Lameness in the dairy cows is a major cause of suffering and economic loss with up to 52% (average 20-25%) of cows becoming lame each year. Approximately, 95% of lameness in dairy cattle occurs in the feet. Hooves are one of the most important parts of the cow’s body as it holds the weight of around 700kg cow’s body. If hoof health is compromised, it can have a severe economic loss to the dairy business.
Cha et al., (2010) calculated the cost of different types of lameness at the individual cow level. They studied the effects of various factors (milk loss, conception rate and treatment cost) on the cost of different types of lameness. The average cost per case (US$ ) of sole ulcer, digital dermatitis and foot rot is mentioned in Table 1.
To reduce lameness, farmers need to be aware of the number of lame cows and the severity of lameness in their herd. The commonly accepted methodologies to quantify lameness rely on spotting changes in gait, posture or behaviour of the cows. In practice, this is done using subjective methods such as visual observations leading to locomotion scorings by the farmer, a veterinarian or an agricultural consultant.
Subjective scoring is quick to apply, inexpensive and easy-to-use. As many as 25 different visual scoring systems are available. Most of them are based on assessing walking cows, but they differ with respect to the scale used, the gait characteristics and postures considered and the definition of lameness applied. The used scales range from binary (lame versus non-lame) to continuous (1 to 100). On a 5-point scale from 1 to 5, cows with a score > 3 are typically defined as being clinically lame.
Factors affecting lameness and locomotion include, but are not limited to nutrition, feeding strategies, wetness, abrasive or slippery floor surfaces, health events, inappropriate genetic selection, accelerated breeding protocols, poor periparturient management and farmer awareness knowledge and skills. During the last 10 to 15 years, more attention has been given to the influence of vitamins and trace minerals on hoof health and in prevention of claw diseases. The highly active horn producing epidermal cells depend on a sufficient and balanced supply of nutrients and oxygen. In case of trace minerals, particularly zinc is mostly studied.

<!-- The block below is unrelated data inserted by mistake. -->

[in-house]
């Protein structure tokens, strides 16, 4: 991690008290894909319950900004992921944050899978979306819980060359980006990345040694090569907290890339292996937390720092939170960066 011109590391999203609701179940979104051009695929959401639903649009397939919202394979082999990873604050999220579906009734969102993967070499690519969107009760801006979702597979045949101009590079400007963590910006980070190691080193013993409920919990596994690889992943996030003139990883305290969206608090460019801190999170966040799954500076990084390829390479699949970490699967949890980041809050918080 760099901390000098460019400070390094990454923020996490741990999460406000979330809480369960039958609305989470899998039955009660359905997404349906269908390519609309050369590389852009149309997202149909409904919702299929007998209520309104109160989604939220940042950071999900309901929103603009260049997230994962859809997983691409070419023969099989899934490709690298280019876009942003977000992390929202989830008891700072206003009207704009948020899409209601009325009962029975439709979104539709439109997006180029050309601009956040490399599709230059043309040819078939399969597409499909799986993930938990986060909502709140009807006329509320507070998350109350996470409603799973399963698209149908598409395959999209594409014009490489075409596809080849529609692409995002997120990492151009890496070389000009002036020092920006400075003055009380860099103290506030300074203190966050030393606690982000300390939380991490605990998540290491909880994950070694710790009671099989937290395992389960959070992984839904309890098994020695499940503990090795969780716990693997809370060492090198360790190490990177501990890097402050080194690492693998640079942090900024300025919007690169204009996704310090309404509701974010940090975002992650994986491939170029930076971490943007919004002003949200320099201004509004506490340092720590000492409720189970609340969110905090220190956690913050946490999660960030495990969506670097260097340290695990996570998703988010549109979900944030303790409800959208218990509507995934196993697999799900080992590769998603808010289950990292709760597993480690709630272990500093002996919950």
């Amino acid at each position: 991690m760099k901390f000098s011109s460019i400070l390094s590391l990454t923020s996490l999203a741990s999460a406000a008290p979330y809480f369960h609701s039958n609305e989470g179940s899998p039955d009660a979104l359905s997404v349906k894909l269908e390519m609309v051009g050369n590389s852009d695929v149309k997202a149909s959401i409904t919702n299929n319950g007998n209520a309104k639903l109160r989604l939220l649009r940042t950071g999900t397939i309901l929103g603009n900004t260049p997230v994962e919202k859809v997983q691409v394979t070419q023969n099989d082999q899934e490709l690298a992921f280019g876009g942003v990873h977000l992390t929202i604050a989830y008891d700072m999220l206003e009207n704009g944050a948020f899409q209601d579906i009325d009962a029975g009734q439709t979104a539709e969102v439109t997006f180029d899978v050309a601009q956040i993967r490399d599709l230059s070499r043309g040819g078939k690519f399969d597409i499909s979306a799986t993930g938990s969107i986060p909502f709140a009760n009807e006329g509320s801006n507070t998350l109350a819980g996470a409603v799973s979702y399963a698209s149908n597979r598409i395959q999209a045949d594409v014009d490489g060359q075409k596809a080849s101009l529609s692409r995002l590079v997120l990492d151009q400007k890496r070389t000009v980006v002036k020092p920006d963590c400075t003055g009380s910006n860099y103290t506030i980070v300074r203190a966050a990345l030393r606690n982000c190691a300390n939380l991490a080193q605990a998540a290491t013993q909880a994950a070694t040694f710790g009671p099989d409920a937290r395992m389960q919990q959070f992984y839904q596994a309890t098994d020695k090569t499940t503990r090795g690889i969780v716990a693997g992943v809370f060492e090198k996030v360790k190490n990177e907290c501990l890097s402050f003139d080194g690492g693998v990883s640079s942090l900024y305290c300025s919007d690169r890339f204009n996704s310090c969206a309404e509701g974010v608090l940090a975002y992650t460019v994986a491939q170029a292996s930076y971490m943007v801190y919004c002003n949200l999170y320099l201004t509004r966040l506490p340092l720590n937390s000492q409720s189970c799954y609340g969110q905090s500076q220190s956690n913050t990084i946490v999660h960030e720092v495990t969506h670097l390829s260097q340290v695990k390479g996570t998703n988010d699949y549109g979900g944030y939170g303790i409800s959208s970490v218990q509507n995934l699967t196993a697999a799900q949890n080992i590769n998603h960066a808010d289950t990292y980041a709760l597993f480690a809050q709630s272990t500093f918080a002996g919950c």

Zinc (Zn) is a component of over 200 enzymes, several of them involved in the processes of horn production. Zinc plays a role in formation of the structural keratin proteins. Several studies have shown that zinc improves claw integrity. In a yearlong study, cows fed an additional 200mg/d of zinc had fewer cases of foot rot, heel cracks, interdigital dermatitis and laminitis than cows not fed zinc.
Source of zinc supplementation matters a lot to realise the net benefit. The major concern with source of zinc is its lower retention in animal body and higher excretion through urine and faeces. If the supplemental zinc is excreted in the environment, it not only affects profitability of the farmer but also create concern for the environmental pollution. In Europe, it is identified that zinc excretion in to the environment through animal nutrition is 14,599 tonne in a year (EFSA Journal, 2014). EFSA is aiming to reduce 20% zinc excretion in the environment coming through animal nutrition.
In a research trial conducted on lambs, 93% Zn was excreted in Zinc sulfate group where as in the KemTRACE Zn MP group, 75.1% zinc was excreted. The net retained zinc (mg/kg) was significantly higher in KemTRACE Zn MP group, see Table 2. Lameness has a detrimental effect on herd productivity. The role of zinc in prevention of lameness is well known. A superior bio available source of zinc can be supplemented to overcome challenge of lameness and improve profitability.